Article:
Posted Dec 01, 2011 10:00 am CST
Last summer federal agents raided the Gibson Guitar Corp.’s Nashville facilities, seizing raw woods, completed guitars and computer equipment in the process. While theories abound about why the feds raided the guitar maker for the second time in two years, the raids have sparked a great deal of fear and worry among businesses that import raw materials from abroad for manufacturing, says Beatrice O’Donnell of Duane Morris in Philadelphia.
We asked Quinnipiac University law professor and guitar enthusiast John Thomas to explain the Lacey Act, which—according to a widely available affidavit from the federal government—was the basis for the Gibson raids.
Named for Iowa Congressman John Lacey, the 1900 legislation federalized state game laws by making it illegal to bag game in breach of one state’s laws and transport it to another state. Over time, Congress extended the Lacey Act to apply to transportation across international borders and then to logging. In 2008, a unanimous House Committee on Natural Resources approved its extension to lumber and “plant products” and it became law via the Food, Conservation and Energy Act, over President George W. Bush’s veto.
The Lacey Act incorporates the law of the place of harvest and permits U.S. officials to make an independent determination of whether a harvest violated a foreign or domestic law.
The woods at issue in the action against Gibson come from India, and the U.S. attorney’s office alleges that their exportation violated Indian law. The case has generated dramatic discussion, often pitting environmentalists against those advocating a smaller federal government and citing the Lacey Act as an example of overregulation. This “illustrated guide” offers a primer on the laws and issues involved in the case.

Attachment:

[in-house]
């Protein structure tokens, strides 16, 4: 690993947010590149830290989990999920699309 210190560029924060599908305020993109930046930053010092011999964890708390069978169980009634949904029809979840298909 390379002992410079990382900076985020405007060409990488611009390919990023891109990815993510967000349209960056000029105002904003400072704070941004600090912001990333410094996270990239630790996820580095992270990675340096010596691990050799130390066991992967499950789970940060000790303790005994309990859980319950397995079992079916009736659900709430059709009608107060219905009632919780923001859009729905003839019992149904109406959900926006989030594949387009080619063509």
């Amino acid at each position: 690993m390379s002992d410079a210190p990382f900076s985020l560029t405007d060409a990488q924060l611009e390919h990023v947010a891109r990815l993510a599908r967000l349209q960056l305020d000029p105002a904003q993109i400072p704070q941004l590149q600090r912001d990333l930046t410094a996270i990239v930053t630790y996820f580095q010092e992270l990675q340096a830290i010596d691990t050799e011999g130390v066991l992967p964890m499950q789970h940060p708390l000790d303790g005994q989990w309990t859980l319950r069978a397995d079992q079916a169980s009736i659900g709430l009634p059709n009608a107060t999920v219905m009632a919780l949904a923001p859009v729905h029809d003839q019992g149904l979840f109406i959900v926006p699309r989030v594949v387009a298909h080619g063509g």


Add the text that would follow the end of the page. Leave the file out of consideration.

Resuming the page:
The Convention on International Trade in Endangered Species restricts the export and import of some endangered woods, like Brazilian rosewood, but not the Indian ebony and Indian rosewood favored by Gibson. India does not ban their exportation, but the law does restrict the thickness of wood products that may be exported.
Most countries, including the U.S. and India, use the World Customs Organization’s coding classification system (HS) in trades. Indian law bans the export of wood products classified as HS 4407: “Wood sawn or chipped lengthwise, sliced or peeled, whether or not planed, sanded or end-jointed, of a thickness exceeding 6 mm,” but allows the exports of woods thinner than 6mm, classified as HS 4408.
At the center of the dispute are a variety of customs declarations for some 2,500 ebony “fingerboard” blanks that the government claims to be 10 millimeters thick.
Indian export documents identified the fingerboard blanks as HS 9209: “Parts (for example, mechanisms for music boxes) and accessories (for example, cards, discs and rolls for mechanical instruments) of musical instruments.” U.S. officials contend that HS 9209 applies to finished goods only to be fastened onto a guitar. Fingerboard blanks need to be shaped and have frets installed. U.S. officials also claim that customs entry declaration form 3461 designated the fingerboards by HS 4408, the code for woods thinner than 6 mm. Gibson’s Lacey Act declaration form (PPQ 505) properly designated the woods by HS 4408 and the “certificate of origin” that accompanied the items designated the items as 10 mm thick.
U.S. officials also claim Gibson was not identified as the final consignee in customs form CPB 7505. An airline waybill identified the recipient as German wood importer Theodor Nagel and contained a note to Windsor, Calif-based Luthiers Mercantile International. Another customs form, according to the warrant, listed LMI as the importer of record and final consignee.
Only the Lacey Act declaration form identified Gibson as the ultimate consignee.
Records on file with Gibson’s customs broker list 11 similar shipments to Gibson, all designating the fingerboard blanks (on these occasions, rosewood fingerboards) with HS 4707, the thicker wood that Indian law bars from exportation.